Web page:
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Food allergen (peanut)-specific TH2 clones generated from the peripheral blood of a patient with peanut allergy

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Author: Jong, E.C. de · Spanhaak, S. · Martens, B.P.M. · Kapsenberg, M.L. · Penninks, A.H. · Wierenga, E.A.
Institution: TNO Voeding
Source:Journal of Allergy and Clinical Immunology, 1, 98, 73-81
Identifier: 233589
Keywords: Toxicology · Food allergy · Peanut · Phenotype · T-cell clones · Food allergen · Immunoglobulin e · Interleukin 4 · Interleukin 5 · Adolescent · Case report · Cell clone · Controlled study · Helper cell · T lymphocyte subpopulation · Adult · Antigens, Surface · Arachis hypogaea · Clone Cells · Cytokines · Epitopes · Female · Food Hypersensitivity · Humans · Lymphocyte Activation · Male · Plant Proteins · Th2 Cells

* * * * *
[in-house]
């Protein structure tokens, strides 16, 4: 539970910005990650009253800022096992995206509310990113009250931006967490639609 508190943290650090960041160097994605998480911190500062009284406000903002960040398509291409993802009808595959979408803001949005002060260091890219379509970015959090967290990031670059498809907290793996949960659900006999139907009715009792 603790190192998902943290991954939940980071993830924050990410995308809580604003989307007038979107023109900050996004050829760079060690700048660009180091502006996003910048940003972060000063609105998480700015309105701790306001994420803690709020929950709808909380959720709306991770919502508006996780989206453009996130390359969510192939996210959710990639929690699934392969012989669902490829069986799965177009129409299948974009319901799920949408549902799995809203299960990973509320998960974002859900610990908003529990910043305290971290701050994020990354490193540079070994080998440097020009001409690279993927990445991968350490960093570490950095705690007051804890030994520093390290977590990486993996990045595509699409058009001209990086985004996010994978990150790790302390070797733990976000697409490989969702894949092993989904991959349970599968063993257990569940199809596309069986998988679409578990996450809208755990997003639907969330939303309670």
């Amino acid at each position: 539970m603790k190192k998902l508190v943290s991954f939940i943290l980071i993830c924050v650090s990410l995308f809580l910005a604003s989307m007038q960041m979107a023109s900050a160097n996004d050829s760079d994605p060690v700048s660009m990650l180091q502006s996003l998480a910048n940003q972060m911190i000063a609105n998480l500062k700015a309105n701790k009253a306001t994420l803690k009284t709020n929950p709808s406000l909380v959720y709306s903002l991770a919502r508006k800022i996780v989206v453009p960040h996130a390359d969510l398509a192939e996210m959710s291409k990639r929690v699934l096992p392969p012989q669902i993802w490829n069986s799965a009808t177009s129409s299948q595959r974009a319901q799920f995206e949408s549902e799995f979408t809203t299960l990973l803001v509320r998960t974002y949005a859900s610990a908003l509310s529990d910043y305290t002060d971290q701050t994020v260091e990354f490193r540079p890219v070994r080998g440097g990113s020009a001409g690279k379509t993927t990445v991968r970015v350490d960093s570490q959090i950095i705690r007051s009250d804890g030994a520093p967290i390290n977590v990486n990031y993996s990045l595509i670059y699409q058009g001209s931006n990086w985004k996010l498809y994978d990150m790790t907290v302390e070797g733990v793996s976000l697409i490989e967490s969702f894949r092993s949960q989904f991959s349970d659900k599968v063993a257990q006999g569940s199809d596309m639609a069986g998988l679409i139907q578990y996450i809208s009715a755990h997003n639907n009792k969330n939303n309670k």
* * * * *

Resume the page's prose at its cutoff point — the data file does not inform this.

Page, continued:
Background: Increasing evidence indicates a prominent role of allergen-specific TH2 cells, with high IL-4 and IL-5 production and low interferon-γ production, in the regulation of IgE and eosinophil production in allergic disorders. However, most studies have concentrated on T cells reactive with inhalation allergens, whereas little is known about the properties of food allergen-reactive T cells. Objective: In this study we therefore characterized peanut-specific T cells, cloned from a patient with severe peanut allergy. Methods: Peripheral blood mononudear cells from patients with peanut allergy and nonallergic individuals were stimulated with crude peanut extract (CPE) to compare the proliferative responses and to select a suitable patient for the cloning of CPE-specific T cells. The resultant panel of CPE-reactive T-lymphocyte clones was serologically phenotyped by flow cytometty and analyzed for cytokine secretion by ELISA. Results: The patients' peripheral blood mononudear cells showed a dose-dependent proliferative response to CPE, which was significantly higher (p < 0.05) than in peripheral blood mononudear cells of nonallergic donors. The CPE-specific T-lymphocyte clones generated from the selected patient were all CD4+/CD8- T helper cells with a TH2 cytokine profile, secreting high amounts of IL-4 and IL-5, but little or no interferon-γ. Conclusions: This study demonstrates that peanut-specific T cells do occur in the peripheral blood of patients with peanut allergy and suggests an increased frequency of these T cells in patients compared with nonallergic control subjects. The CD4+ phenotype and the TH2 cytokine profile of the CPE-specific T-lymphocyte clones suggest a functional role of allergen-specific TH2 cells in the pathophysiology of food allergy, similar to the function of inhalation allergen-specific TH2 cells. Copyright © 1996 by Mosby-Year Book, Inc.